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Accelerating Digital Transformation

Friday 22 May, 2020

We look at the recent, dramatic shifts in customer and colleague behaviour brought about by Covid-19. This blog highlights certain ‘focus areas’ that need addressing and advises how to capitalise on these changes to accelerate Digital Transformation. In many cases, there may be only one chance to get it right in the eyes of colleagues and customers.

 

The global outbreak of Covid-19 has triggered a seismic shift in the way that many industries engage with colleagues and customers.

For customers (whether B2C or B2B), it’s clear that across numerous industries, channels of choice have shifted out of necessity. To cherry pick just a few examples: Tesco has doubled its online shopping capacity in a matter of weeks, Amazon is hiring 75,000 additional people to cope with delivery demand, and 10% of UK adults downloaded their mobile banking application for the first time during the lockdown. Consumers who have been forced to switch channels may not wish to go back, and many of these first-time users have been surprised by their convenience.

Similarly, if we consider the workforce at large, a vast number of people have discovered or expanded the ability to deliver from home. Remote contact centres have been enabled everywhere, regulatory approaches have adapted to enable traders to operate away from the office, Lloyds Of London has announced its online trading platform is to be accelerated, and UK/US/EU trade negotiations are being conducted fully remotely. The use of Microsoft Teams, Zoom, and other similar platforms have exploded in a matter of weeks.

Ways of living and working have been fundamentally altered, at least in the short term, and expectation is that at least some of these changes are here to stay.

 

Focus Areas To Consider

 

The dramatic shift towards online channels has been far from seamless. While great work is undoubtedly being done across all sectors, we are starting to see some common key issue areas across the different business we advise. For example:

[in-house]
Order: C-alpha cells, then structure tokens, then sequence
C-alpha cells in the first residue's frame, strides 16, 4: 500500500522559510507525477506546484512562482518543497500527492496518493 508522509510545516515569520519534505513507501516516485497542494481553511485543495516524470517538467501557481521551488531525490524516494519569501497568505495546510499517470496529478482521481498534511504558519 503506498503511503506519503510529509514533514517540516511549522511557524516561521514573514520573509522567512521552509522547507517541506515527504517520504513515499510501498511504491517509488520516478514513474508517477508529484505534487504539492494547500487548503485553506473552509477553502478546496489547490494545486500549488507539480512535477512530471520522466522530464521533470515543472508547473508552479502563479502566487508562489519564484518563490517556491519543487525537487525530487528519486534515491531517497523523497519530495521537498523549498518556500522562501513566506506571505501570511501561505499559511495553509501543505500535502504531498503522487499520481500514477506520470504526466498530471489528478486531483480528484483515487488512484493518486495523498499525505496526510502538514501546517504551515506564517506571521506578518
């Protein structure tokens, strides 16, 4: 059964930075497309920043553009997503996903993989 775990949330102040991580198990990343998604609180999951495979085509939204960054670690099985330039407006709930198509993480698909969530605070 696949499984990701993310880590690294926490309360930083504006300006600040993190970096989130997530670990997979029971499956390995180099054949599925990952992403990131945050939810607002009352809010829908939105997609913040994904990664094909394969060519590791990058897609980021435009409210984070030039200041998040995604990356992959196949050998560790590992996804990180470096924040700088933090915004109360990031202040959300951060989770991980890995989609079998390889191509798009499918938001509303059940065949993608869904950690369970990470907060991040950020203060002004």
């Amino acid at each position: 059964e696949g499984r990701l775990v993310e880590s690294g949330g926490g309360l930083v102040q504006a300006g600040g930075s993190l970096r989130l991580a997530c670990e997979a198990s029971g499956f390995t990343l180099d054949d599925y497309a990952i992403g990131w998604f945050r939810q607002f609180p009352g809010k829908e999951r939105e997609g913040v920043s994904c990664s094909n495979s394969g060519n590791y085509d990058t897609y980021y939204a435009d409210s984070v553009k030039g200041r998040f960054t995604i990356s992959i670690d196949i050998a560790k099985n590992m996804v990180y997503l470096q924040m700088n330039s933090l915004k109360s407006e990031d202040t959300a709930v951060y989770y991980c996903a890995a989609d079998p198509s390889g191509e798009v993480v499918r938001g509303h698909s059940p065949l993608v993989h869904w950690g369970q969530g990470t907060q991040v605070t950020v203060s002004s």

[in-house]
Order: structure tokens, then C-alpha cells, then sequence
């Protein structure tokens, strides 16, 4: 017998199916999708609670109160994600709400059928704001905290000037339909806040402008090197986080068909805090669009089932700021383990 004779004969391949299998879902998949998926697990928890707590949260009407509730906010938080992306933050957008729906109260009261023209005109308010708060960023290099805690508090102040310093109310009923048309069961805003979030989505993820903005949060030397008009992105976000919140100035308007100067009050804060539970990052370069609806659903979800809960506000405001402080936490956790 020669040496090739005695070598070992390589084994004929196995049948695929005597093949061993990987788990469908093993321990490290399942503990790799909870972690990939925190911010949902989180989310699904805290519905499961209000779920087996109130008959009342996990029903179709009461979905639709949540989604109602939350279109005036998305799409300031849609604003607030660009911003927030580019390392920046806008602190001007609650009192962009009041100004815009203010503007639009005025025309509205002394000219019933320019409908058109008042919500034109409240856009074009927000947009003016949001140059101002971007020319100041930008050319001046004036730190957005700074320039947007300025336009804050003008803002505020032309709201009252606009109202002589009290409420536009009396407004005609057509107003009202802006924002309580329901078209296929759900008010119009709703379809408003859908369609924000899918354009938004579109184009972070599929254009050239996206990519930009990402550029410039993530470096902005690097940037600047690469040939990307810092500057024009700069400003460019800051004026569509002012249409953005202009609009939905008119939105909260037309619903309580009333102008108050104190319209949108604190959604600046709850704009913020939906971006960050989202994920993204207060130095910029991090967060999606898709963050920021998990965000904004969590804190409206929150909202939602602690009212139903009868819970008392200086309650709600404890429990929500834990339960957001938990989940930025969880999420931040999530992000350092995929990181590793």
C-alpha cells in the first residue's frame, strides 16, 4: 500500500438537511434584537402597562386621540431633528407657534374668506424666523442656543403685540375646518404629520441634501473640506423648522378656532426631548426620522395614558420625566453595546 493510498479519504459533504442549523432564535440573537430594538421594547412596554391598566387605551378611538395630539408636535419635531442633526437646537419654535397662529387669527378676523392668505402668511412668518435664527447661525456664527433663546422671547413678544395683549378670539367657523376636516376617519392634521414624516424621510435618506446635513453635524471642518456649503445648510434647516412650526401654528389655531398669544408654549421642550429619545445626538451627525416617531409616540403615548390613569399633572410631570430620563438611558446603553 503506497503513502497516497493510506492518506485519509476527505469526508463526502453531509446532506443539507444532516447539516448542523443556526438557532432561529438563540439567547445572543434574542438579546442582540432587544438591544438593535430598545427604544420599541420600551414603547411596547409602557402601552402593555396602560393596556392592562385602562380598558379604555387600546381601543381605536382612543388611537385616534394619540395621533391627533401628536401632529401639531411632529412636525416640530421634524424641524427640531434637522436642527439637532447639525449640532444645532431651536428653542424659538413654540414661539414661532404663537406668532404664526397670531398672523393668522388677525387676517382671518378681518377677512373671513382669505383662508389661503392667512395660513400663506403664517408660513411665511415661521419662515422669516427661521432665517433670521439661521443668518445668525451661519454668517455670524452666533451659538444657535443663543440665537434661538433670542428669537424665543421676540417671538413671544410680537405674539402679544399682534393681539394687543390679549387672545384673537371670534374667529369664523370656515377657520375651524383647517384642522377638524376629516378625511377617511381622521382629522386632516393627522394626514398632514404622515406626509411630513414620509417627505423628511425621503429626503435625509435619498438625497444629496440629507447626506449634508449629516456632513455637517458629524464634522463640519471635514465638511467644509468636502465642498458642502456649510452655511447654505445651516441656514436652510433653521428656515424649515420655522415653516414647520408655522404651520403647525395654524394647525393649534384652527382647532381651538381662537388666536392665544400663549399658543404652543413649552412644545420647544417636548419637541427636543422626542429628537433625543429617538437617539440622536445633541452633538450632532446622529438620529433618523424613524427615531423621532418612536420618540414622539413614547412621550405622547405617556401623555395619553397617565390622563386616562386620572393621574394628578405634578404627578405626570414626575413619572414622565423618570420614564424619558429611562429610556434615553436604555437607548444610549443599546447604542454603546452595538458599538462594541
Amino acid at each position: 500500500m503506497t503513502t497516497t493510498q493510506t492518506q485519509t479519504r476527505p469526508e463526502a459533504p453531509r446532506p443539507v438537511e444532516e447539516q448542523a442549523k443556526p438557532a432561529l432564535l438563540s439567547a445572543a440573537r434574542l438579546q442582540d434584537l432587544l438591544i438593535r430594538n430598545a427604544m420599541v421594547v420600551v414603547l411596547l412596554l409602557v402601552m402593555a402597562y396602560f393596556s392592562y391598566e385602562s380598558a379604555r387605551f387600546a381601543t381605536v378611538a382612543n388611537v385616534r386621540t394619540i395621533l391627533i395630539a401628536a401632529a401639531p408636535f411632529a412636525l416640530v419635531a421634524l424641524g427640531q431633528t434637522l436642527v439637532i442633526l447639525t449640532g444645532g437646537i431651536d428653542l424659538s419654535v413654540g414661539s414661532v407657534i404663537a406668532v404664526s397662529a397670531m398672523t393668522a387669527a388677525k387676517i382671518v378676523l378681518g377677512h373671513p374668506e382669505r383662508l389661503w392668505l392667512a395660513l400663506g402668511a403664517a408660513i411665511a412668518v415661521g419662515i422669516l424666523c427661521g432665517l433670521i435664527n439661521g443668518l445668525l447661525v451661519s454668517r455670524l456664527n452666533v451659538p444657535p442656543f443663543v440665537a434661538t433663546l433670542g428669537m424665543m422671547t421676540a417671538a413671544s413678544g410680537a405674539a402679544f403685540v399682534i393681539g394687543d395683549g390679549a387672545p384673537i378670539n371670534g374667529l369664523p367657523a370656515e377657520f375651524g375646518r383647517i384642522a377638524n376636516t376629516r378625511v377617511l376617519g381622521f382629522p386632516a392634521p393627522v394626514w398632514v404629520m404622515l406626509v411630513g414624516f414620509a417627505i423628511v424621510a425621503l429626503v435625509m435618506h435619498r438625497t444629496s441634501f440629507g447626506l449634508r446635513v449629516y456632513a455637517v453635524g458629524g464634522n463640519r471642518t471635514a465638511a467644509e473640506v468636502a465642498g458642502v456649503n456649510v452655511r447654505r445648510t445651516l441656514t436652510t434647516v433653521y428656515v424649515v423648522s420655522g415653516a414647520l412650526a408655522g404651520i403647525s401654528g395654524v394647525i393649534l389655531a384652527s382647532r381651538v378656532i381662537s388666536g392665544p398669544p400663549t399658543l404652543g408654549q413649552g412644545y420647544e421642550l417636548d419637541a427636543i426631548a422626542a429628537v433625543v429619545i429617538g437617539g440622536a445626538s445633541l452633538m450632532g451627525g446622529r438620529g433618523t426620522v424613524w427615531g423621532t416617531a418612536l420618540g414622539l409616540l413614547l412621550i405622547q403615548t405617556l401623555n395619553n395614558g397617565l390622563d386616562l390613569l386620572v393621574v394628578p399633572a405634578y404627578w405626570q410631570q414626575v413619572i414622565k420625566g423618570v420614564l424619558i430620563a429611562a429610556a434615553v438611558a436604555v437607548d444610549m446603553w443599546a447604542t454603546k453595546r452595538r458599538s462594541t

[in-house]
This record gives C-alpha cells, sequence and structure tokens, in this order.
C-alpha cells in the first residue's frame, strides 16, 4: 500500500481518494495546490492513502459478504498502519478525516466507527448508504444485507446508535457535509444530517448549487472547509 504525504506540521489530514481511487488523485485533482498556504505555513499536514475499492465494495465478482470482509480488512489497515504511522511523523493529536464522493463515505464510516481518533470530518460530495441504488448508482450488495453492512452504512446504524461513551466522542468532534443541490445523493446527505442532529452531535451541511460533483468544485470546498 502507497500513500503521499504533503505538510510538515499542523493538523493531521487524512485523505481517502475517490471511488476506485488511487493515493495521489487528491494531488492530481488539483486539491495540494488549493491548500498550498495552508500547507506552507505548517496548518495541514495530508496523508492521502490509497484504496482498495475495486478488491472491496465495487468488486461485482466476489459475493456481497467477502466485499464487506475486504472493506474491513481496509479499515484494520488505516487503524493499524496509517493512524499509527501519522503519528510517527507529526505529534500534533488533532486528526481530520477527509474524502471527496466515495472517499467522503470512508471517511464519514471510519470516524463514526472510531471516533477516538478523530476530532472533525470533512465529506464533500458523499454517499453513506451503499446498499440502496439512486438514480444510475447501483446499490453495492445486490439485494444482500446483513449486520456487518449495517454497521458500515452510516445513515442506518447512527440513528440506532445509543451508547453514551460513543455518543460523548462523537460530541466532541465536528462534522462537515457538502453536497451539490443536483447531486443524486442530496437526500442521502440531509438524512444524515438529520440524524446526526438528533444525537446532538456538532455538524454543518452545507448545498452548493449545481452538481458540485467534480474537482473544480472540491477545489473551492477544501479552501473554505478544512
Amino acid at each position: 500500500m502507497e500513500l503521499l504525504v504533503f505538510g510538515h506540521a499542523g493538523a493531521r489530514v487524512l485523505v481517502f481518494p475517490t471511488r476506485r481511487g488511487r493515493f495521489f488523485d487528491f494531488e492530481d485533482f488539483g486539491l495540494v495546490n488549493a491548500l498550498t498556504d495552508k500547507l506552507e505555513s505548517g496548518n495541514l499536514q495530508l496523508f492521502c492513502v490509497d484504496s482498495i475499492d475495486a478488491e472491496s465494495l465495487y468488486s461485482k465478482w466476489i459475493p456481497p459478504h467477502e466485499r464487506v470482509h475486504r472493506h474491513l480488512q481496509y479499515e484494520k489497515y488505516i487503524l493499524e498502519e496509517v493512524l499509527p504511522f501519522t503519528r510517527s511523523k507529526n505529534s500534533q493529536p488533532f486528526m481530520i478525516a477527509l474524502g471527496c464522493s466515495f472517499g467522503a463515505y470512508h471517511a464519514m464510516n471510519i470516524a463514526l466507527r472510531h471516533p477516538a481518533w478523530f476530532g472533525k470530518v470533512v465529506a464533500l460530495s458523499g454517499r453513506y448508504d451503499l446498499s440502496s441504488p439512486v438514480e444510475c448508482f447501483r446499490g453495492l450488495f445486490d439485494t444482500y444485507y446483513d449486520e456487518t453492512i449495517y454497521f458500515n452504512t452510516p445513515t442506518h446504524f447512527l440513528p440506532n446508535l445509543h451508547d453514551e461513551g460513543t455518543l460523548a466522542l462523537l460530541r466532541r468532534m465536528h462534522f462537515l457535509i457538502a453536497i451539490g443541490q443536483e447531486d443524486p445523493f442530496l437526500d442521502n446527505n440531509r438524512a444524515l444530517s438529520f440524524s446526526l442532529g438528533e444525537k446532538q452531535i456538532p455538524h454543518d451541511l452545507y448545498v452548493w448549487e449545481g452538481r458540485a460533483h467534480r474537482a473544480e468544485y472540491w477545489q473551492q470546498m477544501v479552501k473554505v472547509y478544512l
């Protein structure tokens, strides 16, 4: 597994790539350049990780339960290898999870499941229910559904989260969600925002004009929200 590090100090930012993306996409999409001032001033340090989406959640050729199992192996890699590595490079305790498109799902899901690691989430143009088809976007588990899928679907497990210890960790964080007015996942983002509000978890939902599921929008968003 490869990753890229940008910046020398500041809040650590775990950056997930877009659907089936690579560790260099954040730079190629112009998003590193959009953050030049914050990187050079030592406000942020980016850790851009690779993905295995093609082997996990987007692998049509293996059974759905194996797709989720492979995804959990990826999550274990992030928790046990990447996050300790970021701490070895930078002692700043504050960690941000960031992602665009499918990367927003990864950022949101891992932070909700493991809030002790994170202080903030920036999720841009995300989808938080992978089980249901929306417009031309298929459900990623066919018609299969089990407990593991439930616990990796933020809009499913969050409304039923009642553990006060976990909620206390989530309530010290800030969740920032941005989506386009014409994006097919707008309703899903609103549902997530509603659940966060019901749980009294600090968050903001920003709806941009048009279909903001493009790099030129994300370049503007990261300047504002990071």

• Contact centres being overrun due to services or customer interaction not being available, or able to be delivered online yet.
  • Poorly designed customer journeys that were previously sustained via human proximity (i.e. worked around!) being unsustainable
  • Services not designed to be quickly scalable now being tested to the extreme, with technical issues coming to the fore
  • Neglected back office processes are coming into sharp focus where digital collaboration platforms are trying to fill the gaps. Employees now spending all day on the collaboration platforms like Teams, attempting to work around systems, data and processes that are not fit purpose. Delivering these now is taking a lot of improvisation.
  • Issues in ensuring that the basics of end user computing, including doing so securely, are put in place sustainably. This is covered in another piece (view blog here).
  • The overall pace of change required, without the right agile mindset and cultures in place to cope, leading to flawed new processes rolled out in haste

Overall, while there is certainly customer acceptance of any shortcomings due to the current situation, this will start to turn to frustration and dissatisfaction if not addressed. And colleague patience will wear thin if things that they do every day seem to be needlessly laborious or challenging.

 


 

Accelerating Digital Transformation 

Businesses must quickly redouble efforts on digital transformation, and although the approach is tried and tested, it’s more important than ever that businesses reassess in light of the new knowledge from the Covid-19 outbreak. We advise to make sure these key areas are covered as you plan ahead: